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Most Common Causes for Pool Pump Problems

By Greg - Updated On: 02/27/19

Your pool’s pump is one of its most important components. It is designed to push the water through a filter, keeping your pool clean and free of algae and scum. Without the pump, your pool can quickly go from sparkling and refreshing to dirty and gross in no time. Unfortunately, the pump is also one part of the pool that is most likely to have problems. The following is a list of the most common issues with swimming pool pumps.


The pump does not move water.

If you notice that your pump is not moving water you want to begin by checking the filter, skimmer, and pump baskets to be sure they are not clogged with debris. Another part that can become clogged is the pump’s impeller. This is the part of the pump that actually moves the water. You can check the impeller by opening up the pump. Another potential cause of no water flow is that your pump might have a leak in the suction line, and therefore is sucking air instead of water.


The pump is sucking air.

A normal pump should run without circulating air through the system. If you notice air bubbles coming from your pool returns, that is a sign that there could be a problem. One cause could be that the water level is too low. In this case, air can get into the skimmer lines and then be sucked into the pump. Another cause could be that the skimmer is full of debris and is clogged. This can lead to the skimmer opening being blocked, which forces air to be sucked into the skimmer line. Other causes for air getting sucked into the pump could be loose hoses or an inadequate seal on the pump lid, an o-ring, or a drain plug.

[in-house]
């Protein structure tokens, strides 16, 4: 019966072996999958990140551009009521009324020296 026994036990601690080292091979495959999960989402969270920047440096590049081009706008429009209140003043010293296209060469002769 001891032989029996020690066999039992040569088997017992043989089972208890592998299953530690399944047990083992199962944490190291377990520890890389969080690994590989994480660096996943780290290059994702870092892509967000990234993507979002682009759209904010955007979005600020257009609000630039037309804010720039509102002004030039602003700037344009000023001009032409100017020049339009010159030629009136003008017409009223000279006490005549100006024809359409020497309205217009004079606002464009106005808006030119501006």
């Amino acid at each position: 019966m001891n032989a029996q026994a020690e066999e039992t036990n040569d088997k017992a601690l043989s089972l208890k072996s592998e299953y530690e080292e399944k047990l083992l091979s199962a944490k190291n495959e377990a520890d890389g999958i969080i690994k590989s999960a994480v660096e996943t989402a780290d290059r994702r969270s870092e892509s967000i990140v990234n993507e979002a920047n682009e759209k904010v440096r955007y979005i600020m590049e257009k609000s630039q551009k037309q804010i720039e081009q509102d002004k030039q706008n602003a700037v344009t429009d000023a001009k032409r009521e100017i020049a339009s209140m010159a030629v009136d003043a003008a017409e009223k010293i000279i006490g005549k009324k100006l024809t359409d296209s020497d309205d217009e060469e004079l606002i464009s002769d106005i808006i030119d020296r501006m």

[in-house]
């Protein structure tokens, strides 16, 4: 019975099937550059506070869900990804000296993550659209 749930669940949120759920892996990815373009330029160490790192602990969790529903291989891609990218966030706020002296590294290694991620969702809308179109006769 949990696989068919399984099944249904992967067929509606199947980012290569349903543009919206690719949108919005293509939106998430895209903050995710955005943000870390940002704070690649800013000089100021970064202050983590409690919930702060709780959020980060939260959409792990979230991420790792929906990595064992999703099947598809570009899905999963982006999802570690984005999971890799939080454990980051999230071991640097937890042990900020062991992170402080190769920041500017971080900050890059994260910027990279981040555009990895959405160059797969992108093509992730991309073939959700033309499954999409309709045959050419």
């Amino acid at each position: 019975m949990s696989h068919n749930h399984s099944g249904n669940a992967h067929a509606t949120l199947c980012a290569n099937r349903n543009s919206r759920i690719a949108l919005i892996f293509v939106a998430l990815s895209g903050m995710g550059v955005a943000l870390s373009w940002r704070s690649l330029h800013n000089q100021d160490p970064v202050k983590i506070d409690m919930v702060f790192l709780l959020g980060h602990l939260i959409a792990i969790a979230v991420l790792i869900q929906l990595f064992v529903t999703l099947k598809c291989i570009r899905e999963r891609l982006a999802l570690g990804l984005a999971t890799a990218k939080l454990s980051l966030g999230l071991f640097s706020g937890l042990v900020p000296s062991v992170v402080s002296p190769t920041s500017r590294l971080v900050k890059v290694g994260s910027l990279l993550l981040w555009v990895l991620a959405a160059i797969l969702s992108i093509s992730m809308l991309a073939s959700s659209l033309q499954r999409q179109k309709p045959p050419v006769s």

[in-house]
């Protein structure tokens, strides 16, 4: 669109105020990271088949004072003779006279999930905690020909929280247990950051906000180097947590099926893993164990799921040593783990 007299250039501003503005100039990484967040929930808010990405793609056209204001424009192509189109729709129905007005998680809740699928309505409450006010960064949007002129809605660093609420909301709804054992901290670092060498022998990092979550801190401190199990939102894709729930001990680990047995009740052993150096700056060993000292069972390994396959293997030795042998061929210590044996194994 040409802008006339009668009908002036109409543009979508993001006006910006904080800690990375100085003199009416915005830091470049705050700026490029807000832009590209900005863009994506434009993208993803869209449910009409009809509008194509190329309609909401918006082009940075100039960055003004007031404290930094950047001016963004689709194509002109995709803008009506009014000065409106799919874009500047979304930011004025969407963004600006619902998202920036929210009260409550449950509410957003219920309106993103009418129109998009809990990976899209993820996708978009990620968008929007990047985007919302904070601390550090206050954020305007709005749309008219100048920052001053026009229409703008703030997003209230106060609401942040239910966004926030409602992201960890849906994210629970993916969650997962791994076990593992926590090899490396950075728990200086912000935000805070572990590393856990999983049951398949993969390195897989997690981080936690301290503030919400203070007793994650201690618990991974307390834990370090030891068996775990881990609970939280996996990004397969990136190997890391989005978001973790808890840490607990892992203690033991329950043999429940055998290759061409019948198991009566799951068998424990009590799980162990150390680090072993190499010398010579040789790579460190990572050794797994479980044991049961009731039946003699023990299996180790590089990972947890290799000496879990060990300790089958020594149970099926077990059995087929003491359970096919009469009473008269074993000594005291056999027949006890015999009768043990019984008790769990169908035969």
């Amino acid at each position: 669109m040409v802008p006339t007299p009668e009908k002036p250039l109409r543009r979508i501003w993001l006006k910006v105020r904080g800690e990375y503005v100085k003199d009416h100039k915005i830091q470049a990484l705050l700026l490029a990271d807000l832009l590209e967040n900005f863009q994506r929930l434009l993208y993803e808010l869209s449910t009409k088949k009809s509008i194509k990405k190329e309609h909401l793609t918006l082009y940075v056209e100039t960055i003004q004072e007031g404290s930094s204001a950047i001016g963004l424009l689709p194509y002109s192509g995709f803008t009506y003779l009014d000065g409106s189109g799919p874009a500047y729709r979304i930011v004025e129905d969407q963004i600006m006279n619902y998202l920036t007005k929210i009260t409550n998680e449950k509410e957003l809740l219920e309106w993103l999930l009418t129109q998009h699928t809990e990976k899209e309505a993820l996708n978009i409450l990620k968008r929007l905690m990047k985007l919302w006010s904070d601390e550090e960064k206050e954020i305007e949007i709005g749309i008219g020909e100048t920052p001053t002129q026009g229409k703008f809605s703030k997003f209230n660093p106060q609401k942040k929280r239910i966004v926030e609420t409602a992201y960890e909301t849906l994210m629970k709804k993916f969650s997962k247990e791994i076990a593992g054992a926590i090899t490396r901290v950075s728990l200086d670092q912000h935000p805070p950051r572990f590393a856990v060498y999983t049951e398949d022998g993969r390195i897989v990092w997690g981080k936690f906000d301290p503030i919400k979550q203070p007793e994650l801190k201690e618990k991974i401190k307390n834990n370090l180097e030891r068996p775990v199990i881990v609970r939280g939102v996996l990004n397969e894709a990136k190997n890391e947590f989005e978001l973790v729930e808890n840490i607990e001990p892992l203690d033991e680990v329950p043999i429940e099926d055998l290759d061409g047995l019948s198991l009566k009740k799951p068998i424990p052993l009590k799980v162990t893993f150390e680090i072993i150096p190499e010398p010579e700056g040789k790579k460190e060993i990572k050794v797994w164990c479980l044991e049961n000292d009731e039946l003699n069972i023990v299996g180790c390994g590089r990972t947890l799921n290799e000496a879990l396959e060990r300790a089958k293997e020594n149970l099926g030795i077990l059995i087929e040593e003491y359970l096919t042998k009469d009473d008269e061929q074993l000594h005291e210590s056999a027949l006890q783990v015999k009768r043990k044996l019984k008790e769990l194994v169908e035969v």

The motor is very loud.

Your relaxing dip in the pool can quickly turn into annoyance and frustration if you pump is noisy. This unwanted noise is usually the result of your pump motor needing new front bearings. While this is the most common cause for a noisy pump, the noise can also happen if the pump impeller is spinning very quickly without enough water. This is called cavitation and in this case you would want to check for a clog or closed valve.


The pump is losing power.

If your pump seems to be struggling to pump water and does not pump as much as it used to, it may just be worn out. Over time, older pumps can begin to deteriorate and lose power. In other cases, you might need to clean the filter or have it backwashed.


While this certainly does not cover all problems that are possible with your swimming pool pump, these are some of the most common. Be sure to keep your pump and other equipment well maintained in order to enjoy the most out of your swimming pool.